Pass on this question. (Already discussed toys in previous questions)

Have you ever faced discrimination because you are a woman or still a fairly young girl in science? How have you coped and are coping with public opinion? I definitely had a lot of moments where I was not taken seriously (usually by men) because of my age, gender, and/or appearance. Even if I was flustered in the moment, I still managed to stand up for myself and who I was. I also used to worry about fitting into a certain perception that the public had of me or wanted me to be - until I realized that I would never be able to truly be a genuine version of myself if I walked around worrying what other people thought. I think it’s best to embrace all of yourself - your strengths and weaknesses - and be YOU! Living in New York has also taught me that it’s boring and disingenuous to try and fit in with what is considered “cool”, just be yourself and don’t concern yourself with what others think. By your example, you motivate hundreds of thousands of women to be true to their principles and engage in science. How do you manage it? What are you interested in besides science?

When I first started getting attention for my work back when I was fifteen years old, it was quite exciting but also intimidating. I had never considered myself a “science genius”, and still highly disagree with this label when it is applied to me. I am simply a curious person who took the resources around me and pieced them together to solve a problem. Anybody can be an inventor.

I understand that a lot of people look up to me, but I never try to represent myself as someone who is perfect - I’m also human, and constantly learning from my mistakes! It is a great honour to have inspired so many women, especially younger girls, to become interested in inventing. I have always had a balance of interests in both the sciences and arts, and I hope to pursue some of my interests in film and writing in the next few years.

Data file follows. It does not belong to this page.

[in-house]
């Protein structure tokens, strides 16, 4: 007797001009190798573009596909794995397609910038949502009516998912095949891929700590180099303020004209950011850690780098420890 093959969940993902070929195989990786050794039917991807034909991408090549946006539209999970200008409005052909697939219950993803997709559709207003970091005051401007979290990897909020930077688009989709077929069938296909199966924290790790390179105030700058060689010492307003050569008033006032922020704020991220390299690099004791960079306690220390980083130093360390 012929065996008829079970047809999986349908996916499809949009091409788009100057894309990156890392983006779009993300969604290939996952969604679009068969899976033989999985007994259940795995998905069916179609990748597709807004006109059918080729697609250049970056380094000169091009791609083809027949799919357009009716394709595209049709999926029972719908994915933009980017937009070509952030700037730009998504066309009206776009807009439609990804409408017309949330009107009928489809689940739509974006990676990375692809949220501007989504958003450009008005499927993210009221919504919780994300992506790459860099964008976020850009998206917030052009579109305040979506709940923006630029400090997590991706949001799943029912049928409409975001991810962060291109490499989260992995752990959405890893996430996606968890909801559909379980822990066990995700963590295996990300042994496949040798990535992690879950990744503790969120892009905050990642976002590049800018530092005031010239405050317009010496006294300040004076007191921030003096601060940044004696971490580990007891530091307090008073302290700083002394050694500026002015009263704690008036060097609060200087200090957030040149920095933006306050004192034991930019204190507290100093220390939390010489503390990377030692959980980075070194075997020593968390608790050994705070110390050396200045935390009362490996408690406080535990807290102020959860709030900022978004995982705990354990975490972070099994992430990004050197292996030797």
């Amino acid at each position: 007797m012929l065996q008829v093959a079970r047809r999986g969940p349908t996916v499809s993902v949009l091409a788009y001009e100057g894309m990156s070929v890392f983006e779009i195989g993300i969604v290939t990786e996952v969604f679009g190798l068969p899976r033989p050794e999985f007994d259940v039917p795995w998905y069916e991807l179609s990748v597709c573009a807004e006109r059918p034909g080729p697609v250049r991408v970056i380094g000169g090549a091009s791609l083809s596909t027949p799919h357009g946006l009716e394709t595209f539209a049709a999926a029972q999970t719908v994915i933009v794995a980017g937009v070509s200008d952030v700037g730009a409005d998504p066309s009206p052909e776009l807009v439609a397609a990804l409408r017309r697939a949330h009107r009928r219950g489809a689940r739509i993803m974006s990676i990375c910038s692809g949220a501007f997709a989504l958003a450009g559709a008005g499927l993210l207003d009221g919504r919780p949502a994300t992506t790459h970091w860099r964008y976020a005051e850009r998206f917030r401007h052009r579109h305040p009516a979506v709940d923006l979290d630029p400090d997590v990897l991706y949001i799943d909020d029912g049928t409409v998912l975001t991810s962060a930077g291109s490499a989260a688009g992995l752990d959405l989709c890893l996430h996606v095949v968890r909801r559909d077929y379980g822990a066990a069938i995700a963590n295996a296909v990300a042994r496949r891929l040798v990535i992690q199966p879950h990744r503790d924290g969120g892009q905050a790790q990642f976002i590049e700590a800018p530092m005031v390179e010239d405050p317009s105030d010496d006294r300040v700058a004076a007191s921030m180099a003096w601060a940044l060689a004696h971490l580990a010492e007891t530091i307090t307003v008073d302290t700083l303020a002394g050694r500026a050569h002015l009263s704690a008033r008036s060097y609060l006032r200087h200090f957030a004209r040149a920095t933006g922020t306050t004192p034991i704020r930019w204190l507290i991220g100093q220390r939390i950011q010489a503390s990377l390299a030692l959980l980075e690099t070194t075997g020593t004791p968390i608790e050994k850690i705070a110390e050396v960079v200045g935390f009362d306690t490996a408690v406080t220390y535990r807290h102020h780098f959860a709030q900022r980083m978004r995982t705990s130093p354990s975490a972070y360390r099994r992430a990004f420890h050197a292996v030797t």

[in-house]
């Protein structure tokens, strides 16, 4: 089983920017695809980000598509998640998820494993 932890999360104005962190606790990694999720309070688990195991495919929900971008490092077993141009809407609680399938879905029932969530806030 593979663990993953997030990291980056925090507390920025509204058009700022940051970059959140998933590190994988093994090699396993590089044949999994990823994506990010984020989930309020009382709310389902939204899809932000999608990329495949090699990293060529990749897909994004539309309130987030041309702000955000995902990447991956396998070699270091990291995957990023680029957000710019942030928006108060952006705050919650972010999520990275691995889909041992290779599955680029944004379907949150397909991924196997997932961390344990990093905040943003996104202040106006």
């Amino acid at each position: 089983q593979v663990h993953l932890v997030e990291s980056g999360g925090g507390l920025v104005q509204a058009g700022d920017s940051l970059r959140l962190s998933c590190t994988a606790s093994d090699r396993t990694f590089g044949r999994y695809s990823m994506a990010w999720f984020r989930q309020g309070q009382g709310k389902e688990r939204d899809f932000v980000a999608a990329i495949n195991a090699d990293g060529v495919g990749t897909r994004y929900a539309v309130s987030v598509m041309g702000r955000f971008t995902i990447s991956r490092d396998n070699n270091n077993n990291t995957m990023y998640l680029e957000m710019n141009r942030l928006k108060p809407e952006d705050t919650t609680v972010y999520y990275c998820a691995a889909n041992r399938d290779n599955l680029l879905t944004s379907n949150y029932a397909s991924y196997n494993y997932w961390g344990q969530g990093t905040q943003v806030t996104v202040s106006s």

What are the prospects for the development of science and technology in the 5.0 Industry, in your opinion? Young people in my generation are looking to be their own boss, have a lot more autonomy when it comes to their lives and work, and also work at a job that feels like it has a real purpose/is making a positive difference in the world. I think a lot of AI and robots etc. will take over a lot of more “menial” jobs that don’t provide as much emotional fulfillment to humans, which is really wonderful. BUT we will need to train people for new kinds of jobs, for servicing the AI and robots etc. I think we will have to be quite wary of how fast the AI is advancing, so it does not control us.. Some argue already that we are completely controlled by our dependency on technology, but I think it’s about learning to have a healthy relationship with using it as a tool. 3 tips that you could give to young scientists who are engaged in science now! 1) Stand up for yourself when you are in unfair situations, don’t be afraid or hesitant to speak up.

2) Never give up - if you have a seemingly “crazy” dream of what you want to achieve, just keep working every day towards it. You have to be your own biggest cheerleader, and believe deep down that you can achieve anything you put your mind to.

3) You never know what you can get until you just ASK! Ask for help, assistance, advice, resources etcetera. Older people will see a younger version of themselves in you, and more often than not will be willing to give a helping hand!